Father warns against pistol caps for Purim

Man's son was seriously burned on legs, hand, and arm by explosive-filled caps for his toy pistol before Purim, 2007.

purim kids 88 (photo credit: )
purim kids 88
(photo credit: )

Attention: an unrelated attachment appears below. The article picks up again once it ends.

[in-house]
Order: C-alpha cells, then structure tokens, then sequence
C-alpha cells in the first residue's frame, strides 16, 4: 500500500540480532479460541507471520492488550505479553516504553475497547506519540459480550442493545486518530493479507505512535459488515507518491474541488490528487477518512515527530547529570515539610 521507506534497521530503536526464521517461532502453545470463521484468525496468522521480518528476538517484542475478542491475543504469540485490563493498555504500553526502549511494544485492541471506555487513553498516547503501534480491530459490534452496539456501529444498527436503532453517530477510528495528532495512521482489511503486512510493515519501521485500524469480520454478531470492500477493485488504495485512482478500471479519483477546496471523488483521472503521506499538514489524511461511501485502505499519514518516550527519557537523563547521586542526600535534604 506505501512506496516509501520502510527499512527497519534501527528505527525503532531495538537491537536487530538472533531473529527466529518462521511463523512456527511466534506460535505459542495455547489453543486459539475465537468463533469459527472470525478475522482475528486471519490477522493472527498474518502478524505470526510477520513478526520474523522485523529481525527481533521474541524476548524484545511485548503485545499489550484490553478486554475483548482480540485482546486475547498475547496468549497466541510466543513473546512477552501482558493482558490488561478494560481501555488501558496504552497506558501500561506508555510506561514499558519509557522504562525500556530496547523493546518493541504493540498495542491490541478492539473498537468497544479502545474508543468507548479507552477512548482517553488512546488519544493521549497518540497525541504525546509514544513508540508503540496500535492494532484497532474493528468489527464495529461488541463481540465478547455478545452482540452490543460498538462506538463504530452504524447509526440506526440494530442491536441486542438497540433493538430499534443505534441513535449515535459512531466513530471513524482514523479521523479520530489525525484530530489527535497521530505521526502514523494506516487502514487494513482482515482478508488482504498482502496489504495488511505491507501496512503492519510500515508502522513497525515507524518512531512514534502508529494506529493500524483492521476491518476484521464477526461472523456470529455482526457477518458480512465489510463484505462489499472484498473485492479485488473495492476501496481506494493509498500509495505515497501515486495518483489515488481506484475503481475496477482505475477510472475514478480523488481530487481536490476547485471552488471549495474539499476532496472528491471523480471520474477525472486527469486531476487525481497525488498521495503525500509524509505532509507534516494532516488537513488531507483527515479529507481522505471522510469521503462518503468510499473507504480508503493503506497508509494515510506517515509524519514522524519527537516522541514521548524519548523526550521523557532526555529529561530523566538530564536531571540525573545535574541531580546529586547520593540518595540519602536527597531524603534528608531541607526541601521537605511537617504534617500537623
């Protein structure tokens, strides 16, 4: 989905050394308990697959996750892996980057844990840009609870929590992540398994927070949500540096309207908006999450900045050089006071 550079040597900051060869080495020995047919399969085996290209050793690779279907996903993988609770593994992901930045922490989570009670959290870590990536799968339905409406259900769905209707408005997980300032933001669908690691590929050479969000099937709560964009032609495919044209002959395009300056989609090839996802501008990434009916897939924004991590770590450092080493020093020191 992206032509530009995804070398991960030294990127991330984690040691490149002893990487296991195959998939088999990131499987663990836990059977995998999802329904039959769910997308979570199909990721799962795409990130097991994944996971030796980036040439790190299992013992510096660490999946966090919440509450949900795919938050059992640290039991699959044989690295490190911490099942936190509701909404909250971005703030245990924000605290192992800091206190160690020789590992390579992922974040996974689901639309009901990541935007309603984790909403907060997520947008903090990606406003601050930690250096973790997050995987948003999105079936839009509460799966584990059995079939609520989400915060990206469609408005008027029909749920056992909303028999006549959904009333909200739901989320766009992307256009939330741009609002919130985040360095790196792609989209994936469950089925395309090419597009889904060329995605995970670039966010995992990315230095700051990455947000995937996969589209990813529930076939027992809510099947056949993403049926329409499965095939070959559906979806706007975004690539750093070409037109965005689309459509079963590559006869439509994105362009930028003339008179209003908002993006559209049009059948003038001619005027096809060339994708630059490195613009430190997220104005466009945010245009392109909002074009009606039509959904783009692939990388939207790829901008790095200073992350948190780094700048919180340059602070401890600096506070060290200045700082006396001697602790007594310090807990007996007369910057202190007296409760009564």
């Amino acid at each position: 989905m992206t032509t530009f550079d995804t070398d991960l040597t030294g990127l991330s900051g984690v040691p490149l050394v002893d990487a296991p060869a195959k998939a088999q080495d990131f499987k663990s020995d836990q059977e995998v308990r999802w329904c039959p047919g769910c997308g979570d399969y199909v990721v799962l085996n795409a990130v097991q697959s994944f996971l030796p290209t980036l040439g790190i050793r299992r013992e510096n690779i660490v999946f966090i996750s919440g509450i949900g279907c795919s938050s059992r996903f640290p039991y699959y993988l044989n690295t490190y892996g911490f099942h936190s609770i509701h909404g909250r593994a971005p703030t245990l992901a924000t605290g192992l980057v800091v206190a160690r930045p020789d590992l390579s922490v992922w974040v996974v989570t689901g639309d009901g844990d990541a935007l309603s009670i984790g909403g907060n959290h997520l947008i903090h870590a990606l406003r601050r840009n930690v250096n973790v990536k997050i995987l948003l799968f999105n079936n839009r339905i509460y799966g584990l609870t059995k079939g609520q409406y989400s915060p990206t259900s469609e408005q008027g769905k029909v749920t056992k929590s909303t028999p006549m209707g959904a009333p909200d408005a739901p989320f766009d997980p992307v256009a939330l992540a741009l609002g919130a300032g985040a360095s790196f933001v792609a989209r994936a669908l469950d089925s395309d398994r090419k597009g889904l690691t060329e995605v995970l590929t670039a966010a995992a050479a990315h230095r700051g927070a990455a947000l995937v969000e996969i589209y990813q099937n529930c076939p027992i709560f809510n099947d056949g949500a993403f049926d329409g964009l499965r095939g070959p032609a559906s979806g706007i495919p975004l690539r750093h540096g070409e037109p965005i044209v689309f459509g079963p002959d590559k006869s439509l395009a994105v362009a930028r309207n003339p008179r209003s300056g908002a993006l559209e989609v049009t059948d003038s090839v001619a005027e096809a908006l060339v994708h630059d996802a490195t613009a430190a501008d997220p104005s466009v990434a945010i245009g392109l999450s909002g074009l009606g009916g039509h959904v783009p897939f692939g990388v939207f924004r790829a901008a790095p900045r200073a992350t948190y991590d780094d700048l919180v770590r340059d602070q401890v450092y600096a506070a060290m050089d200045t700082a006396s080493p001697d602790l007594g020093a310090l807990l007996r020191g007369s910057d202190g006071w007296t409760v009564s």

A parent whose son was seriously burned on his legs, hand and arm by individual explosive-filled caps for his toy pistol before Purim last year has warned against allowing children to obtain and use the harmless-looking objects. The father, who remains anonymous, said the friction from the round explosive-filled caps rubbing against each other in a pocket or held in a child's hand can easily cause them to explode and ignite. His son suffered major burns, requiring treatment with morphine, daily removal of bandages, and antibiotic creams. The process, said the father, "was a nightmare" that could have been prevented by preventing his son from getting caps. He noted that some of the companies that manufacture them give warnings in extremely tiny, unreadable print, and that they bear no responsibility for what happens if the caps are used "according to instructions," which include not separating caps from the plastic ring to which they are attached. The plastic melts when ignited and can cause serious damage, even though most parents, children and teachers think such caps are harmless. Beterem, the Israel National Center for Child Safety and Health, notes that every year, dozens of children are seriously hurt by explosives on Purim, which will be marked next week (and the following Sunday, in Jerusalem and other ancient walled cities). One should never use toy pistols or other arms that look like real ones, says Beterem, which also warns against using any kind of firecrackers, explosives or gunpowder. Caps should never be stored in pants pockets. Parents are urged to buy toys only at recognized stores. Only makeup approved by the Health Ministry should be used in costumes. Readymade costumes should not be purchased or worn unless they bear an Israel Standards Institution seal with Hebrew words reading that it meets standard 562. Children should not be allowed to wear objects that are tied around their necks, prevent movement or limit their vision. In addition, Magen David Adom warns parents to keep children up to age five away from small objects, edible or otherwise, in Purim parcels that could be swallowed. Magen David Adom says that in the event of a costume being set on fire, the victim should be rolled in sand or on the ground and the flames extinguished with a lot of water or a wet blanket. Do not cover the head. Children should not be allowed to use spray foam.